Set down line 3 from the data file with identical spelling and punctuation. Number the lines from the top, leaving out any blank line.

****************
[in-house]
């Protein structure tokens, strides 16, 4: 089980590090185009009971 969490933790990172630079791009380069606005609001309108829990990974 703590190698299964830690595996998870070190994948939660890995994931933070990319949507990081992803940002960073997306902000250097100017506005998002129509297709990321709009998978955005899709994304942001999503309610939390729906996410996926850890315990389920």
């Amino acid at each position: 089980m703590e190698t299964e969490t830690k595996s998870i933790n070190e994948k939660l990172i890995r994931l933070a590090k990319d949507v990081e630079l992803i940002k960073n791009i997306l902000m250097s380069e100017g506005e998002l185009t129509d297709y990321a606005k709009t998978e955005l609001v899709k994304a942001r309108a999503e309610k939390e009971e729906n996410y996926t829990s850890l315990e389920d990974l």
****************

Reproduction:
């Amino acid at each position: 089980m703590e190698t299964e969490t830690k595996s998870i933790n070190e994948k939660l990172i890995r994931l933070a590090k990319d949507v990081e630079l992803i940002k960073n791009i997306l902000m250097s380069e100017g506005e998002l185009t129509d297709y990321a606005k709009t998978e955005l609001v899709k994304a942001r309108a999503e309610k939390e009971e729906n996410y996926t829990s850890l315990e389920d990974l």